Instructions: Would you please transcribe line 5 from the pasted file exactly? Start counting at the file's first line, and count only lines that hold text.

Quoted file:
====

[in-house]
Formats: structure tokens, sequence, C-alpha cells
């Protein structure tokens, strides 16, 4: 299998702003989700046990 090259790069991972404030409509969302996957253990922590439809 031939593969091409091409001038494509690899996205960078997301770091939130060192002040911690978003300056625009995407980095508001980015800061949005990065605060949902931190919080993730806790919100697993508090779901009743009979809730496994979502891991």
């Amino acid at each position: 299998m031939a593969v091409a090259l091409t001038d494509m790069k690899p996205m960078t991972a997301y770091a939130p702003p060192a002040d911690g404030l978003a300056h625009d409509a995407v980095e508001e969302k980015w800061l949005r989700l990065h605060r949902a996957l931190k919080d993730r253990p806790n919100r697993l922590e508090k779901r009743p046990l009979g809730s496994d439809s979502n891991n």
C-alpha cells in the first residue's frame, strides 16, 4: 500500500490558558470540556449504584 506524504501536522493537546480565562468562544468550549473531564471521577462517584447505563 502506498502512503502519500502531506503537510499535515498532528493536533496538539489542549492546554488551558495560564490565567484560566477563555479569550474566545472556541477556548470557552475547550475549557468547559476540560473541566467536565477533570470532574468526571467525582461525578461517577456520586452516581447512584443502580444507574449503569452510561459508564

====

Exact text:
C-alpha cells in the first residue's frame, strides 16, 4: 500500500490558558470540556449504584 506524504501536522493537546480565562468562544468550549473531564471521577462517584447505563 502506498502512503502519500502531506503537510499535515498532528493536533496538539489542549492546554488551558495560564490565567484560566477563555479569550474566545472556541477556548470557552475547550475549557468547559476540560473541566467536565477533570470532574468526571467525582461525578461517577456520586452516581447512584443502580444507574449503569452510561459508564